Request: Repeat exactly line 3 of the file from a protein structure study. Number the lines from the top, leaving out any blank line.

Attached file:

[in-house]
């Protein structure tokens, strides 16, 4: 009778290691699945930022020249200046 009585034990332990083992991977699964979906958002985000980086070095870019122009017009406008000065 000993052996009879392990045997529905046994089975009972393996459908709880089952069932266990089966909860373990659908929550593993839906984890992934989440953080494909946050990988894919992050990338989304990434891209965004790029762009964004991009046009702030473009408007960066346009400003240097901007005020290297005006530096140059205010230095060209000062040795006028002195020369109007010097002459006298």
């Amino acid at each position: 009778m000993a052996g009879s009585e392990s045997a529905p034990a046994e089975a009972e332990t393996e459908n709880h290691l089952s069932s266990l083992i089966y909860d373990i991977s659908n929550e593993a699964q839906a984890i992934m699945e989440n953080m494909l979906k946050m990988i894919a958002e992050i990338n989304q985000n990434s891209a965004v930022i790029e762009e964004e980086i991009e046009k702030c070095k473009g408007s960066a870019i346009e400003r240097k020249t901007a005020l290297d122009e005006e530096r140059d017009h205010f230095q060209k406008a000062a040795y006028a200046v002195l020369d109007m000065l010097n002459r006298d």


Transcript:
């Amino acid at each position: 009778m000993a052996g009879s009585e392990s045997a529905p034990a046994e089975a009972e332990t393996e459908n709880h290691l089952s069932s266990l083992i089966y909860d373990i991977s659908n929550e593993a699964q839906a984890i992934m699945e989440n953080m494909l979906k946050m990988i894919a958002e992050i990338n989304q985000n990434s891209a965004v930022i790029e762009e964004e980086i991009e046009k702030c070095k473009g408007s960066a870019i346009e400003r240097k020249t901007a005020l290297d122009e005006e530096r140059d017009h205010f230095q060209k406008a000062a040795y006028a200046v002195l020369d109007m000065l010097n002459r006298d």